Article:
A number of countries were operating with positive levels of the CCyB prior to the pandemic and all of them have taken it down to zero in order to provide more capacity for lending. I have always supported the CCyB, but many observers had a concern that it would not work well in practice. First, authorities might not move quickly enough when it needs to be lowered. Second, there was a fear that the reduction would be offset by reactions from the market, microprudential supervisors, or managements themselves. The offsets would occur because heightened risk in the banking system would lead one or more of these parties to demand higher capital levels at the individual bank level, regardless of regulatory requirements.

Fortunately, in this crisis, authorities moved swiftly and there is little evidence of any offsetting factors pushing target capital levels back up. Admittedly, this buffer may work best in a situation like today’s when the economic shock is very clear, starts outside the financial sector, and does not hit banks so hard as to make them unstable. Nonetheless, the CCyB makes excellent theoretical sense and has worked well in this test.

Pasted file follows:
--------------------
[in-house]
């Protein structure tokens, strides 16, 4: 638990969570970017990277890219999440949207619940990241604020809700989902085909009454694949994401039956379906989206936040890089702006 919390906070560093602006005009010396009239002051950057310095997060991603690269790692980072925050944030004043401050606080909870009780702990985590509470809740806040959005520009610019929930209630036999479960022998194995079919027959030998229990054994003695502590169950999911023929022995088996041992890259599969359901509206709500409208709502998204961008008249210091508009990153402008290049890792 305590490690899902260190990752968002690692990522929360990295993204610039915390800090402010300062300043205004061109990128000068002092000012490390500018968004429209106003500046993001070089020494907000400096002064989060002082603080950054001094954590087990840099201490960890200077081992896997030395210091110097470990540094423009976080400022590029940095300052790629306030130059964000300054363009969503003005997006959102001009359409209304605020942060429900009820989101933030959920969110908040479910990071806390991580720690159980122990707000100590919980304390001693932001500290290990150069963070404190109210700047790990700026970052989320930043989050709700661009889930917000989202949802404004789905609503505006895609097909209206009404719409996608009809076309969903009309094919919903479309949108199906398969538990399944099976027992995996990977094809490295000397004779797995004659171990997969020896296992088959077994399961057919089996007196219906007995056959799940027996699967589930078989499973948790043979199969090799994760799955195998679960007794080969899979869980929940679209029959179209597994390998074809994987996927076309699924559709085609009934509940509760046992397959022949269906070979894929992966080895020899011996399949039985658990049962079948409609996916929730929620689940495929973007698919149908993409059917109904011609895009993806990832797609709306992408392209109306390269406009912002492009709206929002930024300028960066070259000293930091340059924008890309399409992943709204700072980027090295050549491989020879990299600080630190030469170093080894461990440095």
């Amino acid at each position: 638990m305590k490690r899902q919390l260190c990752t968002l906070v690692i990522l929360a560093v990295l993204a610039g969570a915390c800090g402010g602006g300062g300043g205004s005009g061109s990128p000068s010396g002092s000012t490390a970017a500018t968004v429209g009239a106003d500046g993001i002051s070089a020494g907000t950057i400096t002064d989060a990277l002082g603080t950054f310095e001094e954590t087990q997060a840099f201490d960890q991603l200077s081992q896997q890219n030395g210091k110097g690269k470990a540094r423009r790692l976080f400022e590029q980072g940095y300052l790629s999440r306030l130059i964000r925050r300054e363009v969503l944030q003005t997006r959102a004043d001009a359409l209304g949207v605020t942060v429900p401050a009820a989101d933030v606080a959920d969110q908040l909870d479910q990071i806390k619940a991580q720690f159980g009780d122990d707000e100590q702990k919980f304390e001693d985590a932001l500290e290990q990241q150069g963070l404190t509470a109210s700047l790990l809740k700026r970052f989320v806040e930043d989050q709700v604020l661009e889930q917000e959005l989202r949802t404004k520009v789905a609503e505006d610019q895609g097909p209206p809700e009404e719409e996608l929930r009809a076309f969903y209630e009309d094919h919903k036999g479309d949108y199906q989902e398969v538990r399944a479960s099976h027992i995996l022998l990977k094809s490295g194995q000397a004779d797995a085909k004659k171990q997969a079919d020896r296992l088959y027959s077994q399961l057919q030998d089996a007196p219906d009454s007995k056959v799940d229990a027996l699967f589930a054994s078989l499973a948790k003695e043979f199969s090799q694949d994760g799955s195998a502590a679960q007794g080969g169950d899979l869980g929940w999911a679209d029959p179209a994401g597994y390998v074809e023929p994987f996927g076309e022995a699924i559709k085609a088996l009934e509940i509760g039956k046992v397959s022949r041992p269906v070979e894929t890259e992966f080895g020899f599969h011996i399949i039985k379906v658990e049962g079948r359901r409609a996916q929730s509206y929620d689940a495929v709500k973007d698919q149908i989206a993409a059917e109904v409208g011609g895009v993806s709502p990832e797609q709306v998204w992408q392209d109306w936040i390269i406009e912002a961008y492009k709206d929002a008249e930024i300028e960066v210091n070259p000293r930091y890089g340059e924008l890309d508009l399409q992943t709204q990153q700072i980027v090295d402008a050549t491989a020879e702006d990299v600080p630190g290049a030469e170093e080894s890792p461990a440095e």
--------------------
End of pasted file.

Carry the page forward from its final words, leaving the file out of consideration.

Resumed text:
So far, the CCB is encountering the exact problems that I, and many others, warned about, which is that managements and stockholders have been extremely reluctant to use the buffer. (See my paper on Banks and the Next Recession for a longer, pre-pandemic discussion of my concerns and the impact of the CCB on economic procyclicality.) This is because of two related reasons. First, there are regulatory penalties intended to ensure the buffer is not used lightly. Second, there is a very significant stigma attached to dipping into this buffer, partly because the existence of the penalties creates a signaling effect if management uses the buffer. As a result of these issues, the CCB has rarely been utilized in this crisis, despite the urging of authorities in many countries.